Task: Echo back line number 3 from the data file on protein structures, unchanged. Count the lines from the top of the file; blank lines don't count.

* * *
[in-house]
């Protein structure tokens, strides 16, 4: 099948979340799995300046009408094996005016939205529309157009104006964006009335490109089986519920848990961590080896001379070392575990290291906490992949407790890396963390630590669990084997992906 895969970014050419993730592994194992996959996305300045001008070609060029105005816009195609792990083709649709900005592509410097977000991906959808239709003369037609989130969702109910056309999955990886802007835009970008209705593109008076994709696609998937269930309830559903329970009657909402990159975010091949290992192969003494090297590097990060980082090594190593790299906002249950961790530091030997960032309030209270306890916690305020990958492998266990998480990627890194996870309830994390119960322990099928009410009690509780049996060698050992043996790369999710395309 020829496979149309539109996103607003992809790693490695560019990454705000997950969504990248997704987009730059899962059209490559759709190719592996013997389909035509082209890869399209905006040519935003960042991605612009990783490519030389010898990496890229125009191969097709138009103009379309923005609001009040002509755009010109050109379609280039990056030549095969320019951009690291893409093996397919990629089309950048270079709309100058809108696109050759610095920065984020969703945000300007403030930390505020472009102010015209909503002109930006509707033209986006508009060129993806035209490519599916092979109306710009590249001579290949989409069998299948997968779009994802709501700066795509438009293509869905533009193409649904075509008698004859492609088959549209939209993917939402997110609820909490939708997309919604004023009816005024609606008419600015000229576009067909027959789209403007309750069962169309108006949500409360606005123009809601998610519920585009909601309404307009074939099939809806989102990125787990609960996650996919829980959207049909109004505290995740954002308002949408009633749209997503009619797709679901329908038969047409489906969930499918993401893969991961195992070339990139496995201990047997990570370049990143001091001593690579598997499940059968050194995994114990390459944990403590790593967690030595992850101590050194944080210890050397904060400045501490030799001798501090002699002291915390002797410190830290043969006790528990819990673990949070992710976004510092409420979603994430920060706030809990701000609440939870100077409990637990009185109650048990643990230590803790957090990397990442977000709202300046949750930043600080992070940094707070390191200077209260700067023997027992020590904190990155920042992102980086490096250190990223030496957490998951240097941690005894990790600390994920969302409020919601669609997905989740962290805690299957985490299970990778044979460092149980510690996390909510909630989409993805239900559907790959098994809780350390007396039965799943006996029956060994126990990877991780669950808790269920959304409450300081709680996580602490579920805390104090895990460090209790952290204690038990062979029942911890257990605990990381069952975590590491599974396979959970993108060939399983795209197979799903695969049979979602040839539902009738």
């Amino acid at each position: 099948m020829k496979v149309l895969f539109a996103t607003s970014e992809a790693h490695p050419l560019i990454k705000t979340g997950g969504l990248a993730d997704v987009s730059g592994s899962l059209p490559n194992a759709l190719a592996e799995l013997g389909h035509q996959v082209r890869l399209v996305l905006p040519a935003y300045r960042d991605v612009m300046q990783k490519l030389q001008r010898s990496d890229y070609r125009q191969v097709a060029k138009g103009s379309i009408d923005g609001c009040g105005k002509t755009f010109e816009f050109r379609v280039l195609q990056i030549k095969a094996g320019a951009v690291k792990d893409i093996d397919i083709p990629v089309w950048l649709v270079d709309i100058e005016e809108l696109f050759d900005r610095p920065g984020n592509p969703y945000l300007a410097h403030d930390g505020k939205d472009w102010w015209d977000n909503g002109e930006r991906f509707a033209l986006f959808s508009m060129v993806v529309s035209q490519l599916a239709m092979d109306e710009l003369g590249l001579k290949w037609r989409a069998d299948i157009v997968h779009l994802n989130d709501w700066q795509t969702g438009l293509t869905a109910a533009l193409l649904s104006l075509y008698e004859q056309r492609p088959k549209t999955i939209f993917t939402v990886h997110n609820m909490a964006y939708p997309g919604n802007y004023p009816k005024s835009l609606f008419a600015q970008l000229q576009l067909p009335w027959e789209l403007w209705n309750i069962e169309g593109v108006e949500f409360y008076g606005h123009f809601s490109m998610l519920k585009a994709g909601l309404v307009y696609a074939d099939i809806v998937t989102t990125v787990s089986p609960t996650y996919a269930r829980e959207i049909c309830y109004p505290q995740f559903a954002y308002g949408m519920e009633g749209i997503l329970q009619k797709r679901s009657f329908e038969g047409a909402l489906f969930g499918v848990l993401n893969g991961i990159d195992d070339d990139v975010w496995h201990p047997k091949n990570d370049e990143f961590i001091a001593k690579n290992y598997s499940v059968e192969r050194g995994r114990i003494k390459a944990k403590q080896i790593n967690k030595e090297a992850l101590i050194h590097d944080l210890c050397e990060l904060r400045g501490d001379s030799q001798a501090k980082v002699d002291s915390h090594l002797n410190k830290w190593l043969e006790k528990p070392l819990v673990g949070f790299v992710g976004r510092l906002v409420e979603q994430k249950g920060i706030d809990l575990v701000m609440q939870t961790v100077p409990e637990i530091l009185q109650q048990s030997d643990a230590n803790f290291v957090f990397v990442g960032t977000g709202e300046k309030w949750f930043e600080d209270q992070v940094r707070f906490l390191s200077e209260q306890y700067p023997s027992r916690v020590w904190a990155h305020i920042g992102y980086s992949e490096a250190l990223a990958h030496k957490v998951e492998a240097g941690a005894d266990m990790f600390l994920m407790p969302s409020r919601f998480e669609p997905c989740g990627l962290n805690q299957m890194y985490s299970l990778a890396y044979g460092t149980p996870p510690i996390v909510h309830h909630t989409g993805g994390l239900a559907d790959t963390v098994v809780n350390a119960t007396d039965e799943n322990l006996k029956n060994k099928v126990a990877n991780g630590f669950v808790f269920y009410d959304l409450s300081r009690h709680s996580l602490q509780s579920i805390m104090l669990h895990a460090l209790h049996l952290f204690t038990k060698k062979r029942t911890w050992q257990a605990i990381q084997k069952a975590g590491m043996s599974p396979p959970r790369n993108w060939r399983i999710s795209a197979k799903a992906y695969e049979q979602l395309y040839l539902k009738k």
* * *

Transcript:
């Amino acid at each position: 099948m020829k496979v149309l895969f539109a996103t607003s970014e992809a790693h490695p050419l560019i990454k705000t979340g997950g969504l990248a993730d997704v987009s730059g592994s899962l059209p490559n194992a759709l190719a592996e799995l013997g389909h035509q996959v082209r890869l399209v996305l905006p040519a935003y300045r960042d991605v612009m300046q990783k490519l030389q001008r010898s990496d890229y070609r125009q191969v097709a060029k138009g103009s379309i009408d923005g609001c009040g105005k002509t755009f010109e816009f050109r379609v280039l195609q990056i030549k095969a094996g320019a951009v690291k792990d893409i093996d397919i083709p990629v089309w950048l649709v270079d709309i100058e005016e809108l696109f050759d900005r610095p920065g984020n592509p969703y945000l300007a410097h403030d930390g505020k939205d472009w102010w015209d977000n909503g002109e930006r991906f509707a033209l986006f959808s508009m060129v993806v529309s035209q490519l599916a239709m092979d109306e710009l003369g590249l001579k290949w037609r989409a069998d299948i157009v997968h779009l994802n989130d709501w700066q795509t969702g438009l293509t869905a109910a533009l193409l649904s104006l075509y008698e004859q056309r492609p088959k549209t999955i939209f993917t939402v990886h997110n609820m909490a964006y939708p997309g919604n802007y004023p009816k005024s835009l609606f008419a600015q970008l000229q576009l067909p009335w027959e789209l403007w209705n309750i069962e169309g593109v108006e949500f409360y008076g606005h123009f809601s490109m998610l519920k585009a994709g909601l309404v307009y696609a074939d099939i809806v998937t989102t990125v787990s089986p609960t996650y996919a269930r829980e959207i049909c309830y109004p505290q995740f559903a954002y308002g949408m519920e009633g749209i997503l329970q009619k797709r679901s009657f329908e038969g047409a909402l489906f969930g499918v848990l993401n893969g991961i990159d195992d070339d990139v975010w496995h201990p047997k091949n990570d370049e990143f961590i001091a001593k690579n290992y598997s499940v059968e192969r050194g995994r114990i003494k390459a944990k403590q080896i790593n967690k030595e090297a992850l101590i050194h590097d944080l210890c050397e990060l904060r400045g501490d001379s030799q001798a501090k980082v002699d002291s915390h090594l002797n410190k830290w190593l043969e006790k528990p070392l819990v673990g949070f790299v992710g976004r510092l906002v409420e979603q994430k249950g920060i706030d809990l575990v701000m609440q939870t961790v100077p409990e637990i530091l009185q109650q048990s030997d643990a230590n803790f290291v957090f990397v990442g960032t977000g709202e300046k309030w949750f930043e600080d209270q992070v940094r707070f906490l390191s200077e209260q306890y700067p023997s027992r916690v020590w904190a990155h305020i920042g992102y980086s992949e490096a250190l990223a990958h030496k957490v998951e492998a240097g941690a005894d266990m990790f600390l994920m407790p969302s409020r919601f998480e669609p997905c989740g990627l962290n805690q299957m890194y985490s299970l990778a890396y044979g460092t149980p996870p510690i996390v909510h309830h909630t989409g993805g994390l239900a559907d790959t963390v098994v809780n350390a119960t007396d039965e799943n322990l006996k029956n060994k099928v126990a990877n991780g630590f669950v808790f269920y009410d959304l409450s300081r009690h709680s996580l602490q509780s579920i805390m104090l669990h895990a460090l209790h049996l952290f204690t038990k060698k062979r029942t911890w050992q257990a605990i990381q084997k069952a975590g590491m043996s599974p396979p959970r790369n993108w060939r399983i999710s795209a197979k799903a992906y695969e049979q979602l395309y040839l539902k009738k």